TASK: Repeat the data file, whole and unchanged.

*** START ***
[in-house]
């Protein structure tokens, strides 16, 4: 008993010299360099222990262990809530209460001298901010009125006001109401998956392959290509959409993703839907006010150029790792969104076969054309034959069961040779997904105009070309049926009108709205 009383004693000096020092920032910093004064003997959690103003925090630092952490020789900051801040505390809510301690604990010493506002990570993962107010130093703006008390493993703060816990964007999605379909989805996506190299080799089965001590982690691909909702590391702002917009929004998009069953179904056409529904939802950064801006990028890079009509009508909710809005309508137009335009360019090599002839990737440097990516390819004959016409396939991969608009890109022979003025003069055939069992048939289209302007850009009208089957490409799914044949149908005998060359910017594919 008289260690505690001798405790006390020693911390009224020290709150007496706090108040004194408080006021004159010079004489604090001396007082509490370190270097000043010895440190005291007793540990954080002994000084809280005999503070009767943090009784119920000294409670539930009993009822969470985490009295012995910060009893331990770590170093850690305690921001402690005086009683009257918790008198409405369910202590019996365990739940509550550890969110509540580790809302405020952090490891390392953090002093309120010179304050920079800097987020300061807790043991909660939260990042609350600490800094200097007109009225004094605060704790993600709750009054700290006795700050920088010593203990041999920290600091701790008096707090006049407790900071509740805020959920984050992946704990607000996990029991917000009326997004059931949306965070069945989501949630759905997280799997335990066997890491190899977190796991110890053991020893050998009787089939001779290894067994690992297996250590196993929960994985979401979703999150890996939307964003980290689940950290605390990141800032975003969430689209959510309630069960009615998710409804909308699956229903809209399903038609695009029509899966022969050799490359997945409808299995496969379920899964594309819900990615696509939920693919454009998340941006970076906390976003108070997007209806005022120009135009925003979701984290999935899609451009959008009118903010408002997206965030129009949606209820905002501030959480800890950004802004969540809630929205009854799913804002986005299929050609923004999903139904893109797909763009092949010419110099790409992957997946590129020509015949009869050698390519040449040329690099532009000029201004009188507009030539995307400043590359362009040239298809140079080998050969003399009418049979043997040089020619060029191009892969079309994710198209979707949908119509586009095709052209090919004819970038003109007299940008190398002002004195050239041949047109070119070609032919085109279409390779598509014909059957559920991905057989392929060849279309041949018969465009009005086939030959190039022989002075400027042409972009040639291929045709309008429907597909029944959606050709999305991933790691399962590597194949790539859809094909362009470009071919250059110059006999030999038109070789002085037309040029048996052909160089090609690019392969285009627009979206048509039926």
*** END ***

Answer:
[in-house]
């Protein structure tokens, strides 16, 4: 008993010299360099222990262990809530209460001298901010009125006001109401998956392959290509959409993703839907006010150029790792969104076969054309034959069961040779997904105009070309049926009108709205 009383004693000096020092920032910093004064003997959690103003925090630092952490020789900051801040505390809510301690604990010493506002990570993962107010130093703006008390493993703060816990964007999605379909989805996506190299080799089965001590982690691909909702590391702002917009929004998009069953179904056409529904939802950064801006990028890079009509009508909710809005309508137009335009360019090599002839990737440097990516390819004959016409396939991969608009890109022979003025003069055939069992048939289209302007850009009208089957490409799914044949149908005998060359910017594919 008289260690505690001798405790006390020693911390009224020290709150007496706090108040004194408080006021004159010079004489604090001396007082509490370190270097000043010895440190005291007793540990954080002994000084809280005999503070009767943090009784119920000294409670539930009993009822969470985490009295012995910060009893331990770590170093850690305690921001402690005086009683009257918790008198409405369910202590019996365990739940509550550890969110509540580790809302405020952090490891390392953090002093309120010179304050920079800097987020300061807790043991909660939260990042609350600490800094200097007109009225004094605060704790993600709750009054700290006795700050920088010593203990041999920290600091701790008096707090006049407790900071509740805020959920984050992946704990607000996990029991917000009326997004059931949306965070069945989501949630759905997280799997335990066997890491190899977190796991110890053991020893050998009787089939001779290894067994690992297996250590196993929960994985979401979703999150890996939307964003980290689940950290605390990141800032975003969430689209959510309630069960009615998710409804909308699956229903809209399903038609695009029509899966022969050799490359997945409808299995496969379920899964594309819900990615696509939920693919454009998340941006970076906390976003108070997007209806005022120009135009925003979701984290999935899609451009959008009118903010408002997206965030129009949606209820905002501030959480800890950004802004969540809630929205009854799913804002986005299929050609923004999903139904893109797909763009092949010419110099790409992957997946590129020509015949009869050698390519040449040329690099532009000029201004009188507009030539995307400043590359362009040239298809140079080998050969003399009418049979043997040089020619060029191009892969079309994710198209979707949908119509586009095709052209090919004819970038003109007299940008190398002002004195050239041949047109070119070609032919085109279409390779598509014909059957559920991905057989392929060849279309041949018969465009009005086939030959190039022989002075400027042409972009040639291929045709309008429907597909029944959606050709999305991933790691399962590597194949790539859809094909362009470009071919250059110059006999030999038109070789002085037309040029048996052909160089090609690019392969285009627009979206048509039926």